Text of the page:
By incorporating a real-time, material-centric view, companies can collect, model, create and deliver from farm to fork to eliminate recalls, maximize throughput and enhance sustainability.
In the United States, food waste is estimated at between 30-40% of the food supply. Anytime a material balance calculation is done across a manufacturing plant, for example in food production, you’ll see the bins of waste because of misshaped product, poor texture or irregular-size problems. Yield or quality improvements in manufacturing are the central preoccupation of the production department. A lot of yield problems come from overfills and product change overs for which more exacting measurement and control can help considerably. Other problems come from the variability of ingredients used as the input to the process and temperature control across production.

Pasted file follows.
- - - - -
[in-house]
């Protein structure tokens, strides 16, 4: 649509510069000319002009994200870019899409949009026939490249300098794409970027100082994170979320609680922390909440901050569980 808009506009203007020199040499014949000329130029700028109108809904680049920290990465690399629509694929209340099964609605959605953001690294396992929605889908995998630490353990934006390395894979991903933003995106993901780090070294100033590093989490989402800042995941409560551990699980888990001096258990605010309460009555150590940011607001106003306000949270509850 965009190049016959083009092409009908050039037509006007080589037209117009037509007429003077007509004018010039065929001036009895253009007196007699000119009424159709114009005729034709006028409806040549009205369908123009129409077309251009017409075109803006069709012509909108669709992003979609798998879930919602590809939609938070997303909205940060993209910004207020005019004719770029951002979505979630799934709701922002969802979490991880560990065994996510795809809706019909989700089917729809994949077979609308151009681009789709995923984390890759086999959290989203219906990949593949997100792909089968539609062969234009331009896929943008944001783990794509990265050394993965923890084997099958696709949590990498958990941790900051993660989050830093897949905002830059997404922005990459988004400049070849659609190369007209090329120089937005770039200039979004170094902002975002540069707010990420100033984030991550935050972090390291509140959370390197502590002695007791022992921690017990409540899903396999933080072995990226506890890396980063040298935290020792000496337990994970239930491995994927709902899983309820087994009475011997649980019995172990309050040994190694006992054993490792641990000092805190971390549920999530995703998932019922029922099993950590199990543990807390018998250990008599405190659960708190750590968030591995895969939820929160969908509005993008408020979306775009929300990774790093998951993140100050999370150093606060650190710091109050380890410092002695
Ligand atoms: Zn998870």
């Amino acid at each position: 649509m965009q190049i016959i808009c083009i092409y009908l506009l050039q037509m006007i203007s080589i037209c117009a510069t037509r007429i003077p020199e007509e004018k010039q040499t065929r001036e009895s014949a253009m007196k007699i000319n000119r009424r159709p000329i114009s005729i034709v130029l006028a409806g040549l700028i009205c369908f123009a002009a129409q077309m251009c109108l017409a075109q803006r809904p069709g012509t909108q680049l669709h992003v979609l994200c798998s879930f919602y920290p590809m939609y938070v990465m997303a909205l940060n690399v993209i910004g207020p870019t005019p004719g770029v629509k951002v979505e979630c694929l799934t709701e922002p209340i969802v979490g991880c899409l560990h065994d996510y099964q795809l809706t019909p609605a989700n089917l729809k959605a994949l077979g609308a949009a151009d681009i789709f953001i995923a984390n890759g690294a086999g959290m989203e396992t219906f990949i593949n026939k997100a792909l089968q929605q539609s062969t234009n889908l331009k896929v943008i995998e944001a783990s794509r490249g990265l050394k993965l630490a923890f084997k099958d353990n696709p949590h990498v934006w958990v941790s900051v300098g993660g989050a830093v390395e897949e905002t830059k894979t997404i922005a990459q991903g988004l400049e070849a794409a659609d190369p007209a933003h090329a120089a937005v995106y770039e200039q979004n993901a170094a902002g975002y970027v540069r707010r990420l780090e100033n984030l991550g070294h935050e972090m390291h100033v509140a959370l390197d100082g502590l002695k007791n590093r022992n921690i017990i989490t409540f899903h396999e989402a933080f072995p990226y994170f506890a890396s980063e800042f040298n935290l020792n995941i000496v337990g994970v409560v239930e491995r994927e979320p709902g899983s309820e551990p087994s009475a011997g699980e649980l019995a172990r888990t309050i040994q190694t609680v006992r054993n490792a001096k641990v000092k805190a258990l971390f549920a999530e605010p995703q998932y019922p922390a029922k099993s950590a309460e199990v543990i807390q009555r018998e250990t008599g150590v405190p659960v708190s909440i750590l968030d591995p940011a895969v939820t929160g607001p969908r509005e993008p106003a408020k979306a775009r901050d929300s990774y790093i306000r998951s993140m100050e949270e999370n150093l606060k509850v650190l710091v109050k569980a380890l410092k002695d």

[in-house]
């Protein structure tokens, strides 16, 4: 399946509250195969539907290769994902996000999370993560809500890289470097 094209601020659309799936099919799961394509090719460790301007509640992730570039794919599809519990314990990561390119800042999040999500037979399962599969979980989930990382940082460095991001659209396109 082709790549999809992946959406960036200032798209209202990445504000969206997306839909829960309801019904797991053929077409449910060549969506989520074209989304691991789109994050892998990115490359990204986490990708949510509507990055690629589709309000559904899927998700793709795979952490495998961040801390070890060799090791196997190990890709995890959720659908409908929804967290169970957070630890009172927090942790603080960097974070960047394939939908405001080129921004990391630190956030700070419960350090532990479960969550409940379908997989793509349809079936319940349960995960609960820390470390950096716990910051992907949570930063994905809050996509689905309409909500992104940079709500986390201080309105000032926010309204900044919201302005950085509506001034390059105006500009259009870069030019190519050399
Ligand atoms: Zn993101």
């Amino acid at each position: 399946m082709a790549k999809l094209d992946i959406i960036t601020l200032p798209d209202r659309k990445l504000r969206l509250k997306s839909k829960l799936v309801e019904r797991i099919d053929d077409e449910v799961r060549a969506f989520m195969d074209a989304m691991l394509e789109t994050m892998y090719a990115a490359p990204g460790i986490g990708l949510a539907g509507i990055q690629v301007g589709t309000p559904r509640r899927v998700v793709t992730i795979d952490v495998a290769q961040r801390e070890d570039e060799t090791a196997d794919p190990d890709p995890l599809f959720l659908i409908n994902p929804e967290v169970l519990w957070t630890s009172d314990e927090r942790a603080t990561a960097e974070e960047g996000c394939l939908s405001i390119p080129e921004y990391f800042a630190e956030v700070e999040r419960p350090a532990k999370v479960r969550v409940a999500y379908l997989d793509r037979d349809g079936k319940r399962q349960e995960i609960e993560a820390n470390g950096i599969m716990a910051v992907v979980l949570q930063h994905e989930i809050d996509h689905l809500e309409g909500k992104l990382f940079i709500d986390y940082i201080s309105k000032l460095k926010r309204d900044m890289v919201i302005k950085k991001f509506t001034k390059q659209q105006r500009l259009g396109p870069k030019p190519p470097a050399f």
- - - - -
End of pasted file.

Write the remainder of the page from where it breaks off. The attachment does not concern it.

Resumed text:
According to the USDA, between the farm gate and retail stages, food loss can arise from problems during drying, milling, transporting or processing. The issue that arises when it comes to food loss issues within the plant is that you can’t locate where problems are coming from if you don’t account for and link information that shows the interconnections across the business. Detecting upstream indicators using material sensing in a process can provide advanced insights regarding when and where there will be problems further down the line.